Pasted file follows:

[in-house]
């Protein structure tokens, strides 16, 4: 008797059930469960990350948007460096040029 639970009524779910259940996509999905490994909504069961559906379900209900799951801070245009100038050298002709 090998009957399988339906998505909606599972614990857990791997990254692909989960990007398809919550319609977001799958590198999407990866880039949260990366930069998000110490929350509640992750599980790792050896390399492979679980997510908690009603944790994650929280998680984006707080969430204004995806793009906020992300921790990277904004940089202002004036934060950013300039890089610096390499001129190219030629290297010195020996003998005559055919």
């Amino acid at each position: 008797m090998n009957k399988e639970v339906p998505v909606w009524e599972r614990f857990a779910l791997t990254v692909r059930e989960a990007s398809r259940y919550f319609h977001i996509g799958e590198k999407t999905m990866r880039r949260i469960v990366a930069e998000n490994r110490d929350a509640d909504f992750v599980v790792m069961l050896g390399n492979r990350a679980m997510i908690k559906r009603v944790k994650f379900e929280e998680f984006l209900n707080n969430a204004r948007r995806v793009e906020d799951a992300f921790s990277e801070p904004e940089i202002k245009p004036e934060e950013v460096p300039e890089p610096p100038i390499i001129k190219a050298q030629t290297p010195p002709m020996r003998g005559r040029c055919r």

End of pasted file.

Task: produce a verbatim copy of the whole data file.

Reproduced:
[in-house]
């Protein structure tokens, strides 16, 4: 008797059930469960990350948007460096040029 639970009524779910259940996509999905490994909504069961559906379900209900799951801070245009100038050298002709 090998009957399988339906998505909606599972614990857990791997990254692909989960990007398809919550319609977001799958590198999407990866880039949260990366930069998000110490929350509640992750599980790792050896390399492979679980997510908690009603944790994650929280998680984006707080969430204004995806793009906020992300921790990277904004940089202002004036934060950013300039890089610096390499001129190219030629290297010195020996003998005559055919």
């Amino acid at each position: 008797m090998n009957k399988e639970v339906p998505v909606w009524e599972r614990f857990a779910l791997t990254v692909r059930e989960a990007s398809r259940y919550f319609h977001i996509g799958e590198k999407t999905m990866r880039r949260i469960v990366a930069e998000n490994r110490d929350a509640d909504f992750v599980v790792m069961l050896g390399n492979r990350a679980m997510i908690k559906r009603v944790k994650f379900e929280e998680f984006l209900n707080n969430a204004r948007r995806v793009e906020d799951a992300f921790s990277e801070p904004e940089i202002k245009p004036e934060e950013v460096p300039e890089p610096p100038i390499i001129k190219a050298q030629t290297p010195p002709m020996r003998g005559r040029c055919r």